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Riga - Historical Flags (Latvia)

Last modified: 2014-05-31 by zoltán horváth
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1270 Flag


image by Gvido Pētersons, 16 June 1999

In 1270 Riga get "Hamburg rights" and flag with white cross in middle (background undefined). In XIII-XIV cc Riga have merchant flag - black with white cross.
Gvido Pētersons , 16 June 1999


14th Century Flag


image by Phil Nelson, 20 Febuary 2000

Znamierowski: The World Encyclopedia of Flags [zna00], shows several interesting flags of the port cities of northern Europe.  These are derived from gonfalons, originally red in color.  The flags, in a banner form, were flown from the stern of the vessels, the mast carrying the gonfalon of the colors. Here is the flag of Riga, in the 14th century .
Phil Nelson, 20 Febuary 2000


1582 Flag


image by Gvido Pētersons, 16 June 1999

After 1582, the merchant flag of Riga was white with red Coat of Arms.
Gvido Pētersons, 16 June 1999

The cover of [sie63] shows what the book describes as approximately a quarter of a flagchart, one of many to roll of the, mostly Dutch, presses for the use of seafarers: "Tableau des Pavillons que la Plupart des Nations arborent a` la Mer. Faitau de'po^t des cartes et plans de la marine pour le service des vaisseaux du Roy par ordre de M. de Machault, Garde de se'aux de France. Par le Sr. Bellin Inge'nieur de la marine. 1756." [beL56]
On the 2nd row from the bottom there is "Pavillon de Riga en Livonie" - A white flag with a town-gate in red, detailed in black, wit two gold tips. Above the building two crossed keys in grey, bits upward and outward, about as wide as the central gate building; above those, nearly touching, a small latin cross in grey, not quite half as high as the keys are long. Standing (or sitting) in the gateway an undeterminable creature white, outlined in black. [Half the creature's height is face with eyes, so either it's a head-feet, standing, or its a monster sitting/laying under the gate with little more than its head visible, the latter seems more plausbile.] The town-gate is the usual image: Two towers, with 5 windows each placed 2,1,2, slightly wider feet and eaves, steeples slightly sharper than equilateral (in this case with golden tips). Wider central building with in the upper half a window on either side, reaching nearly as high as the eaves of the towers, with on top of that a lightly overhanging obtuse gable. The gate as wide as the central building, except for the stones of the arc, which makes not quite as wide as the towers, and half as high as the building, arc from the ground up and completely open, with the background showing inside it merging with the background below it.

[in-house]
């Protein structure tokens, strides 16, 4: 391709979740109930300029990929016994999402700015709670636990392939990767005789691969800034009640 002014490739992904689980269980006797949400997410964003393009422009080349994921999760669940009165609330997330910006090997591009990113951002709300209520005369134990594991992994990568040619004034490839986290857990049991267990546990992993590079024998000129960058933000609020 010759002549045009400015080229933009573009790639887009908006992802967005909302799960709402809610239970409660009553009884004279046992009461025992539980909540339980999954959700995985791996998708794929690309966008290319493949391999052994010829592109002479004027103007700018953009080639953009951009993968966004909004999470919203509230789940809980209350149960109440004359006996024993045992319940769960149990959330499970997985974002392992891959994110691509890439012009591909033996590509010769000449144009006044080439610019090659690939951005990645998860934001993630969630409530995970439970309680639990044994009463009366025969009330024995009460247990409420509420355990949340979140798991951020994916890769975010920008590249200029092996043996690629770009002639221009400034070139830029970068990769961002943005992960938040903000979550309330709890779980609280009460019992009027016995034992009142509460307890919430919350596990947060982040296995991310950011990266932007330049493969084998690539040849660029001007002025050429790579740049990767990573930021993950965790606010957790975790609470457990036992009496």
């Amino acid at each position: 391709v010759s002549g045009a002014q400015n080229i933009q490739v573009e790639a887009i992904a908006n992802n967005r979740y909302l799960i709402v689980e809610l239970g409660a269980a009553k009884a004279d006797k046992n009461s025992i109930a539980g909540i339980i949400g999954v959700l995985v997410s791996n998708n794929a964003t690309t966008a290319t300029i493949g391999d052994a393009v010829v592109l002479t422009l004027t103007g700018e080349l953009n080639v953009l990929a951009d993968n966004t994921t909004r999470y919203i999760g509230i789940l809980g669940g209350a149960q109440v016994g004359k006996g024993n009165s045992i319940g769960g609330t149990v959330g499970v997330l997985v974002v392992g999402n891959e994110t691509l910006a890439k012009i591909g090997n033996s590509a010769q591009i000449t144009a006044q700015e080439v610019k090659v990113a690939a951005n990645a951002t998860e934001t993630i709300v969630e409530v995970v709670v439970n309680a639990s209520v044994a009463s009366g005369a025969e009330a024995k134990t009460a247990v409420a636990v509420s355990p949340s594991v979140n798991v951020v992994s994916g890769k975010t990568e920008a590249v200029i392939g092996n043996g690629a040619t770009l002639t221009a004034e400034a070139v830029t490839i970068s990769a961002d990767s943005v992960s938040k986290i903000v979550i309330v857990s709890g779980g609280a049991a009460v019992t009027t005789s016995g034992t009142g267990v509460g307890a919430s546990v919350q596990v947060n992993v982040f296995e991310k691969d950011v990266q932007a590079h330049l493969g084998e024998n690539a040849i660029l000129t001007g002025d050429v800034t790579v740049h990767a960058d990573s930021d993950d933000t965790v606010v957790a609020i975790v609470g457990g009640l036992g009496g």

Peter Hans van den Muijzenberg, 4 January 2001

At J.W Norie - J.S. Hobbs: Flaggen aller seefahrenden Nationen, 1971[ nor71] (original print 1848):
99 Riga - A bit likethe above, but the charge is closer to the hoist, there is no monster, the gate is open at the foot, as in the text below the image, and the person colouring in the image apparently thought keys and cross were part of the building and coloured upward to make it all the same red blur.
Peter Hans van den Muijzenberg, 12 November 2001


Middle of 17th Century Flag


image by Gvido Pētersons, 16 June 1999

In middle of XVII century, Riga had Swedish merchant flag with CoA on red field.
Gvido Pētersons, 16 June 1999

At J.W Norie - J.S. Hobbs: Flaggen aller seefahrenden Nationen, 1971[ nor71] (original print 1848):
100 Riga - As above, except the cross is centered, there's no cross in the arms and the blue is lighter.
Peter Hans van den Muijzenberg, 12 November 2001


1673 Flag


image by Gvido Pētersons, 16 June 1999

In 1673 a new flag for Riga was approved: blue and white. It was existed untill the middle of XIX C. and between 1920-1940
Gvido Pētersons, 16 June 1999


Flags According to Steenbergen Book (1862)


image by Jaume Ollé, 30 April 2003